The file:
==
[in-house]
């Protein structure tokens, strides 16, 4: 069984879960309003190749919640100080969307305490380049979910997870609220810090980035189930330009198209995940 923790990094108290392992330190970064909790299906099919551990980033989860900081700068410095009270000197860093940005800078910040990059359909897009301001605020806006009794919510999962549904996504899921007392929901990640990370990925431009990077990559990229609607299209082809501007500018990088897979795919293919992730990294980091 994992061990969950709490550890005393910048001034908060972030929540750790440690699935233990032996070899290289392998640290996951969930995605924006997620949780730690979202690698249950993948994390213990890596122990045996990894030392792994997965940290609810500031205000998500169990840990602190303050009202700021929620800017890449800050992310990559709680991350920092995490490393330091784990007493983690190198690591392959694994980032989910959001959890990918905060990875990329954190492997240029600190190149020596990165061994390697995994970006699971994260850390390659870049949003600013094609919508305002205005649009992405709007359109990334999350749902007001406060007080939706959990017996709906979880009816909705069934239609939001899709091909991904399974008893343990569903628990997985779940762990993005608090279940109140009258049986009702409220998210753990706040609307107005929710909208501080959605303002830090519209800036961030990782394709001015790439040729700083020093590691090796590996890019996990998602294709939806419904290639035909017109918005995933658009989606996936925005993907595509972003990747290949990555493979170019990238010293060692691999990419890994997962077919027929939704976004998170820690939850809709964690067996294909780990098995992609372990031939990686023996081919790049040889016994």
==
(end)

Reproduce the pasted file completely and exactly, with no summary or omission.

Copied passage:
[in-house]
């Protein structure tokens, strides 16, 4: 069984879960309003190749919640100080969307305490380049979910997870609220810090980035189930330009198209995940 923790990094108290392992330190970064909790299906099919551990980033989860900081700068410095009270000197860093940005800078910040990059359909897009301001605020806006009794919510999962549904996504899921007392929901990640990370990925431009990077990559990229609607299209082809501007500018990088897979795919293919992730990294980091 994992061990969950709490550890005393910048001034908060972030929540750790440690699935233990032996070899290289392998640290996951969930995605924006997620949780730690979202690698249950993948994390213990890596122990045996990894030392792994997965940290609810500031205000998500169990840990602190303050009202700021929620800017890449800050992310990559709680991350920092995490490393330091784990007493983690190198690591392959694994980032989910959001959890990918905060990875990329954190492997240029600190190149020596990165061994390697995994970006699971994260850390390659870049949003600013094609919508305002205005649009992405709007359109990334999350749902007001406060007080939706959990017996709906979880009816909705069934239609939001899709091909991904399974008893343990569903628990997985779940762990993005608090279940109140009258049986009702409220998210753990706040609307107005929710909208501080959605303002830090519209800036961030990782394709001015790439040729700083020093590691090796590996890019996990998602294709939806419904290639035909017109918005995933658009989606996936925005993907595509972003990747290949990555493979170019990238010293060692691999990419890994997962077919027929939704976004998170820690939850809709964690067996294909780990098995992609372990031939990686023996081919790049040889016994």